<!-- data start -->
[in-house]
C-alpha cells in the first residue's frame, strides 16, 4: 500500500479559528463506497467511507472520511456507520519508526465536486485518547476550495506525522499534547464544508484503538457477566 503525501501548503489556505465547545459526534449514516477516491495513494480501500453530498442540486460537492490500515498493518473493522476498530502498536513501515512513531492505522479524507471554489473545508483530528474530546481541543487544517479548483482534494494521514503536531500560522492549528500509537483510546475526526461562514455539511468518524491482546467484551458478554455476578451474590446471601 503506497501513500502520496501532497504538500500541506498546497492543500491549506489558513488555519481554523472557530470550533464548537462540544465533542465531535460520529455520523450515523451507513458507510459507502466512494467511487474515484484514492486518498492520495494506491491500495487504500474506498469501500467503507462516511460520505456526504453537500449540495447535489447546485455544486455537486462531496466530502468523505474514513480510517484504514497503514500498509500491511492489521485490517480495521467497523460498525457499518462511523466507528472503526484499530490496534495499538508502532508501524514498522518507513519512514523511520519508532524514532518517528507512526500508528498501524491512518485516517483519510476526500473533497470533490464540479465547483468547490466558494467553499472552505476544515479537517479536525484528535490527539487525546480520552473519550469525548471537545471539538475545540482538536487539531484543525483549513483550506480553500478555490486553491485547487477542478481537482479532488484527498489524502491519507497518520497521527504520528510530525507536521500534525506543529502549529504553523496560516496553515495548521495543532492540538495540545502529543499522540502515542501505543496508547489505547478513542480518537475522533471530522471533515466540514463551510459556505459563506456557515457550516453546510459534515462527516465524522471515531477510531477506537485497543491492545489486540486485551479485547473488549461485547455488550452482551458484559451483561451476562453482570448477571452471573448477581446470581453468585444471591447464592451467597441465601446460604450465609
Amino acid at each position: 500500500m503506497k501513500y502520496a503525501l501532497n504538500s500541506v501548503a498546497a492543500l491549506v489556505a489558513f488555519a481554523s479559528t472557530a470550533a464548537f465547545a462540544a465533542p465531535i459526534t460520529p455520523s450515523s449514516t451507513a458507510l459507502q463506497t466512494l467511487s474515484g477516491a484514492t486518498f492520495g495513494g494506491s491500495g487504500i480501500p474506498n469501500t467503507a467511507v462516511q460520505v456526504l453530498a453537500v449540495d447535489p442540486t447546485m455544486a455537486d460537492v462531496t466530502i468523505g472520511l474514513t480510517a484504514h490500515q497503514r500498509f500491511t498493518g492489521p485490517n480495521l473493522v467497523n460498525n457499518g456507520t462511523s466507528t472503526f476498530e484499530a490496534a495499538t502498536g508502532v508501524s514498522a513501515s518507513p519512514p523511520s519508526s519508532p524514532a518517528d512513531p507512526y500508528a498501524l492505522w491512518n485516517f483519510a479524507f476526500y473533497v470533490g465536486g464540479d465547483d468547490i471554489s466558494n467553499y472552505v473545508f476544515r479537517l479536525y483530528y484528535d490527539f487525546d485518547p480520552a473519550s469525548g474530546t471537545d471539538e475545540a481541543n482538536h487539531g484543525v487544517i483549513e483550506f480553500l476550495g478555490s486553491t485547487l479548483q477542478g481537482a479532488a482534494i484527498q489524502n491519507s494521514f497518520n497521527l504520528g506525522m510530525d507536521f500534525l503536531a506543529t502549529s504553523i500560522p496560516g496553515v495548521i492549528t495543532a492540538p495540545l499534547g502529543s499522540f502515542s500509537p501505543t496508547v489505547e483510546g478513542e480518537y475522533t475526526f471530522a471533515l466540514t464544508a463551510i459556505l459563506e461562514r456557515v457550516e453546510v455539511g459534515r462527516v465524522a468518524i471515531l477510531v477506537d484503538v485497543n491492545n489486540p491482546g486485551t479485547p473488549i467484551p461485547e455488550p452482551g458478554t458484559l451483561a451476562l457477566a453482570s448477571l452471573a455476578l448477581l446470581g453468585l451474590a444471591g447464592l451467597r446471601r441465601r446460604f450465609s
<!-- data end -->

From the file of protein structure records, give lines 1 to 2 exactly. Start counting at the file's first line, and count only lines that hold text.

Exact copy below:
[in-house]
C-alpha cells in the first residue's frame, strides 16, 4: 500500500479559528463506497467511507472520511456507520519508526465536486485518547476550495506525522499534547464544508484503538457477566 503525501501548503489556505465547545459526534449514516477516491495513494480501500453530498442540486460537492490500515498493518473493522476498530502498536513501515512513531492505522479524507471554489473545508483530528474530546481541543487544517479548483482534494494521514503536531500560522492549528500509537483510546475526526461562514455539511468518524491482546467484551458478554455476578451474590446471601 503506497501513500502520496501532497504538500500541506498546497492543500491549506489558513488555519481554523472557530470550533464548537462540544465533542465531535460520529455520523450515523451507513458507510459507502466512494467511487474515484484514492486518498492520495494506491491500495487504500474506498469501500467503507462516511460520505456526504453537500449540495447535489447546485455544486455537486462531496466530502468523505474514513480510517484504514497503514500498509500491511492489521485490517480495521467497523460498525457499518462511523466507528472503526484499530490496534495499538508502532508501524514498522518507513519512514523511520519508532524514532518517528507512526500508528498501524491512518485516517483519510476526500473533497470533490464540479465547483468547490466558494467553499472552505476544515479537517479536525484528535490527539487525546480520552473519550469525548471537545471539538475545540482538536487539531484543525483549513483550506480553500478555490486553491485547487477542478481537482479532488484527498489524502491519507497518520497521527504520528510530525507536521500534525506543529502549529504553523496560516496553515495548521495543532492540538495540545502529543499522540502515542501505543496508547489505547478513542480518537475522533471530522471533515466540514463551510459556505459563506456557515457550516453546510459534515462527516465524522471515531477510531477506537485497543491492545489486540486485551479485547473488549461485547455488550452482551458484559451483561451476562453482570448477571452471573448477581446470581453468585444471591447464592451467597441465601446460604450465609